Next Steps
A modest extension of the Kyoto Protocol carbon market, which would fix a heretofore intractable impasse, will itself not solve all the political challenges that still remain. However, I believe it is necessary to have any chance of a successful outcome. The United States has a unique political opportunity to be the country spearheading the push for this critical change. Of course, there are many terms to determine here -- when and how and how much. But this is good, not bad: it provides a framework that can be established in principle and allows for serious negotiation in Copenhagen and beyond. This is what happened after the Kyoto Protocol in 1997. We need a solution to the zero-sum game of escalating emissions. Otherwise, we face a new cold war, all about warming. Copenhagen could be the dawn of a new cooperative global future. (I thank Nemat Sadat for data support.)

1 IOM Report: and UNDP Human Development at:
3 See
4 See Chichilnisky and Sheeran, Saving Kyoto (2009).
5 Chichilnisky and Sheeran, Saving Kyoto (2009); Chichilnisky and Heal, Environmental Markets: Equity and Efficiency (2000); Chichilnisky, Beyond the Global Divide: From Basic Needs to the Knowledge Revolution, to appear; Chichilnisky, Development and Global Finance: The Case for an International Bank for Environmental Settlements (1996).
6 This statement was made by Ali Al-Naimi, Minister of Petroleum and Mineral Resources, Saudi Arabia, at the Energy Pact Meeting in Geneva, 2009,
7 This is Article 4 of the United Nations Framework Convention on Climate Change (UNFCCC) (1992).
8 This was proposed earlier by the author in Chichilnisky, "The Greening of the Bretton Woods" (1996).
9 See N. Jones, Nature December 2008, April 2009 and G. Chichilnisky, Nature June 2009.
10 The technologies described here involved air capture of CO2 and are different from the traditional carbon capture from the flue, also called CCS (Carbon Capture of Sequestration). The latter is at best carbon neutral and has been opposed in the climate negotiations because it seems to encourage the continued use of fossil fuels. The former (air capture) can be carbon negative, namely it cn reduce more carbon than is emitted in the process of producing power. See Jones, "Sucking carbon out of the air" (2008) and Jones, "Sucking it up" (2009); Chichilnisky and Eisenberger, "How air capture could help to promote a Copenhagen solution" (2009); The Royal Society, "Geoengineering the climate: science, governance and uncertainty" (2009); and Chance et al, "Global Warming and Carbon-Negative Technology: Prospects for a Lower-Cost Route to a Lower-Risk Atmosphere" (2009).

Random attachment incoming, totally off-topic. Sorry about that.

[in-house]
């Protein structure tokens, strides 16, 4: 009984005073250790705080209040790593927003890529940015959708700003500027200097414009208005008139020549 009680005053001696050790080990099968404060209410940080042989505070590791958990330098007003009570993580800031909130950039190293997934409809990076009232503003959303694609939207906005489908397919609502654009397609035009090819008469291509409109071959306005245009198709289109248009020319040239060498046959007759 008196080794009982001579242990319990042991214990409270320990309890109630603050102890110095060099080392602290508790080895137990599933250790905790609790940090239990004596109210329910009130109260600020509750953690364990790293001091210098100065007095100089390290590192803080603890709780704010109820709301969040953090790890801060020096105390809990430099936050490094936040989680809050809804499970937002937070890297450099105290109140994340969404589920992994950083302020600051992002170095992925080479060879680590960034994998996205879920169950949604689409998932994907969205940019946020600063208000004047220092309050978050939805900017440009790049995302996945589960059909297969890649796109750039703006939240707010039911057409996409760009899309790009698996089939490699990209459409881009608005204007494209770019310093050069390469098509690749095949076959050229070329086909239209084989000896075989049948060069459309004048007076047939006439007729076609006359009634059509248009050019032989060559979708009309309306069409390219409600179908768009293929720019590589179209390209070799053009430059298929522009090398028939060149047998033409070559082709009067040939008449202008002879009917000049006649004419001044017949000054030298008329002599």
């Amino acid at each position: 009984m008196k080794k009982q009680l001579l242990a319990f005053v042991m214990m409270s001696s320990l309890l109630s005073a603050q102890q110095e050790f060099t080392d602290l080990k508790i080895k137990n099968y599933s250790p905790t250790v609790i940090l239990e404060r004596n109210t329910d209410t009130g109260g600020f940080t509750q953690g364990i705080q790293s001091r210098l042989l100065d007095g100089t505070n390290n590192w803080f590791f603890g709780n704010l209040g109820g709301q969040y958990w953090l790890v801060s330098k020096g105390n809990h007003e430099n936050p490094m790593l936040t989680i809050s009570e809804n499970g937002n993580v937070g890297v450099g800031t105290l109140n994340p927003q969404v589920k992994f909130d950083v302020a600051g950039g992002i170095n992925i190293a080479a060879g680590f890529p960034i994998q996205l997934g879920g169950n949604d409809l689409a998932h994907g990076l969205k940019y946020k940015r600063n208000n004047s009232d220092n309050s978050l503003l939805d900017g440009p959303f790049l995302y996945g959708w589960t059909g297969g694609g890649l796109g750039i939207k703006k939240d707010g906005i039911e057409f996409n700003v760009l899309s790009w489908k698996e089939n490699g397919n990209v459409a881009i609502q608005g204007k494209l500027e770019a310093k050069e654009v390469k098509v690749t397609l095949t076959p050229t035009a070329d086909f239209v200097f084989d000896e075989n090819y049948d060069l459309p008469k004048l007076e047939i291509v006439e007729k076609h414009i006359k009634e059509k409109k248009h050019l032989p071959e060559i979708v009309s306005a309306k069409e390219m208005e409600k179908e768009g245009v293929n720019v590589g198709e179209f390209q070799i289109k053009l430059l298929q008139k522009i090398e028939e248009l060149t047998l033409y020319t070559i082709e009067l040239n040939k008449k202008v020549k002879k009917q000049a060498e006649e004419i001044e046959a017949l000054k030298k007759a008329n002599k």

11 See Chance et al, op.cit. (2009) and Chichilnisky and Eisenberger "Energy Security, Economic Development and Carbon Capture" (2009).
12 Each million of CO2 captured requires a $100 million plant, approximately. There are today approximately 30 gigatons of carbon emitted from human sources.
13 The Group of Twenty (G 20) Finance Ministers and Central Bank Governors was established in 1999 to bring together systemically important industrialized and developing economies to discuss key issues in the global economy. According to the Brookings Institute, the total amount of stimulus for G 20 countries totals approximately $692 billion for 2009, which is about 1.4 percent of the combined Gross Domestic Product (GDP) of these countries, see Report at: This figure does not account for what the individual countries spent in fall 2008 to rescue their own banks and shore up their national economy. For that figure, the U.S. alone spent $825 billion, $586 billion for China, etc. Please see this Report for exact figures for the major countries in the global economy:
14 See "Insuring the Future", Chapter 2 in Chichilnisky and Sheeran, op.cit, 2009

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Chichilnisky, G. Development and Global Finance: The Case for an International Bank for Environmental Settlements (IBES), United Nations Educational, Scientific and Cultural Organization (UNESCO) and United Nations Development Programme (UNDP), Office of Development Studies, New York, Discussion Paper no. 10, September 1996.
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Eisenberger, P., R. Cohen, G. Chichilnisky, Chance, R., et al., "Global Warming and Carbon-
Negative Technology: Prospects for a Lower-Cost Route to a Lower-Risk Atmosphere", Energy and Environment, 2009.
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The Royal Society, UK: "Geoengineering the climate: science, governance and uncertainty" September 2009 Report, hyyp://
United Nations Conference on Environment and Development (UNCED). United Nations Framework Convention on Climate Change (UNFCCC) 1992.